The Chronicles of the Flying Fish Inn

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  • #114

      I never could stand the sight of it. For as long as I remember, which is no more than 6 years, admittedly, the odd-looking fish had been preserved and placed above the fake stucco fireplace. It’s been here for much longer, though. You can tell by the thickness of the dust covering it. My friend Bert, that old chap, told me so.
      He has told me many other stories about the town, about my family, and their glorious past. It could just have been no more than stories, but I believe him —for no reason, really. Maybe only because my sisters find him slightly creepy and old. Anyway, I like him.

      In his stories, the fish had fallen many years ago from the sky. There had been rain this summer day, which was, in itself, even less believable than some oddly shaped flying fish falling from the sky. And that fish had fallen in front of what was the private mansion of the Curara family. Our ancestor found it, and decided to take it as a sign of the Almighty that they would be blessed with abundance forever after… But then, everything went downside with fantastic speed. The gold rush stopped in its tracks, the town slowly got deserted, and since then, our family started to believe that it was more a curse than a blessing. However, nobody ever bothered to get rid of the fish that once flew.

      Maybe they were waiting for another one to appear to break the string of unfortunate events. I always think of all the amusing ways I could get rid of it without anybody noticing. April’s fools wouldn’t do… Too easy. But having it served at dinner would be a start. Sadly, with Aunt Idle’s poor cooking skills, there was no chance a fish could come unnoticed.

      So it was on that particular day when I’d found and written down on my secret diary a 222nd way of getting rid of the fish, it was on that particular and fateful day, that everything changed again for the Curara family.

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    • #4187

        “Sometimes you don’t know who you really are, but your story does.”

        That was a strange fortune sesame ball. Janel’s parents had brought us to their favourite restaurant in town. Well, apart from Bart’s, it was the only other restaurant in town. The Blue Phoenix had this usual mixture of dimly lit, exotic looking run of the mill Chinese restaurant. But the highlight of the place, which surely drove people from miles here, was its owner. She liked to be called The Dragon Lady with her blue-black hair, slim silhouette, and mysterious half-closed eyes, she was always seen scrapping notes on bits of paper, sitting on a high stool at the back of the restaurant, near the cashier, and a tinkling beaded door curtain, leading to probably even darker places downstairs.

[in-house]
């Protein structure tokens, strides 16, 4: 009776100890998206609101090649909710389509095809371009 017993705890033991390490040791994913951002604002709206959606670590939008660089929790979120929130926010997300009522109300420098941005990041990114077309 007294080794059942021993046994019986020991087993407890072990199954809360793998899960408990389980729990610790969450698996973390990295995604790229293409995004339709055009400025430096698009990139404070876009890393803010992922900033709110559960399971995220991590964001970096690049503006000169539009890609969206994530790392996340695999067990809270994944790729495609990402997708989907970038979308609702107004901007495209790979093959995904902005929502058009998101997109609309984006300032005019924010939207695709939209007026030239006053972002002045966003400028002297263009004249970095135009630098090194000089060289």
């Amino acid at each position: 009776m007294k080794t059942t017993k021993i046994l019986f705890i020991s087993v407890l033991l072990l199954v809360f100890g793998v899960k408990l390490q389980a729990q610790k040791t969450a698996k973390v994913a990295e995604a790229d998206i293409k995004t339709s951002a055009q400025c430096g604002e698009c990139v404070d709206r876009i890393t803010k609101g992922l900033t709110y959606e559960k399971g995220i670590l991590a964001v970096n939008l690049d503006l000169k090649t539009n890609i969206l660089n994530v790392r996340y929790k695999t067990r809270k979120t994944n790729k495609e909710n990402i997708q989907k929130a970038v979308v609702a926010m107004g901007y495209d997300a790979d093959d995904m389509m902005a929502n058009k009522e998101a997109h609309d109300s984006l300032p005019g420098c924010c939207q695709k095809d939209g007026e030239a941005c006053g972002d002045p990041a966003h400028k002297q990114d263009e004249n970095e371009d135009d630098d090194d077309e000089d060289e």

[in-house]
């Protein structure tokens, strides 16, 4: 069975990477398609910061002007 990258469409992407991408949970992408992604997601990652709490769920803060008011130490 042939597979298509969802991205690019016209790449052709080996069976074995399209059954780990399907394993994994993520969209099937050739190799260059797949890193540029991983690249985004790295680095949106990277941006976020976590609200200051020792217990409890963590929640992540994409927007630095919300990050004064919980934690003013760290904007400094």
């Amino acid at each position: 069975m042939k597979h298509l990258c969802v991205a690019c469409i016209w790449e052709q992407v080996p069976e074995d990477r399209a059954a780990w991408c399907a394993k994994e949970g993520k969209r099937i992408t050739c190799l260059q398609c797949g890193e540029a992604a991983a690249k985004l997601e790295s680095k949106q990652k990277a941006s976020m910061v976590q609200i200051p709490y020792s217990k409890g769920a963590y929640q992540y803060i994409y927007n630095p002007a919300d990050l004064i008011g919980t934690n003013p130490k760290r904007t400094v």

“How did you like the food kids?”
        Janel’s father was nice, trying his best. I confectioned the most genial smile I could do, not my greatest work by far, “it was lurvely!” was all I could get out in such short notice.

        The Dragon Lady must have felt something, she had apparently some extrasensoriel bullshit detector, and moving unnoticed like a cat, she was standing at our table, already not mincing words. “What was it you didn’t like with the food, young lady?”

        She managed to cut all attempts at protest from the clueless adults with a single bat of an eyelash, and a well-placed wink of her deep blue eye.

        For worse or for worst, the floor was all mine.

        “Are glukenitched eggs even a real thing?” I managed to blurt out.

        “Oh, my dear, you have no idea.”



          I just shook my head and carried on digging the new bed for the broad beans. Wasn’t no point in trying to tell her, just let her grumble on. Never bloody satisfied unless they’ve got something to moan about. Women! And granny’s in particular, never satisfied. She wanted the place to herself, that’s what she always said, wanted a rest from all the commotion and noise. So what does she do when she has a nice bit of peace and quiet? Spends the whole bloody time wittering on about how quiet it is.

          I’d have enjoyed the chance to get on with me gardening if I didn’t have to listen to Mater going on and on about how quiet it was. I said to her yesterday, “Aint so quiet ‘round here from my perspective, with you going on and on about how blasted quiet it is,” but she just snorted at me and carried on grumbling.

          I haven’t told her Idle called to say she was on her way back home. Let her enjoy the sound of her own chuntering a bit longer.

          Suddenly Bert saw the funny side. Perhaps it was the early morning sun turning the whitewashed walls gold that lightened his mood. Perhaps it was the birds twittering and fluttering from tree to tree. Perhaps it was the feeling of warmth as the slanting sun bathed his wrinkled brow. But he laughed out loud, for the sheer joy of it all.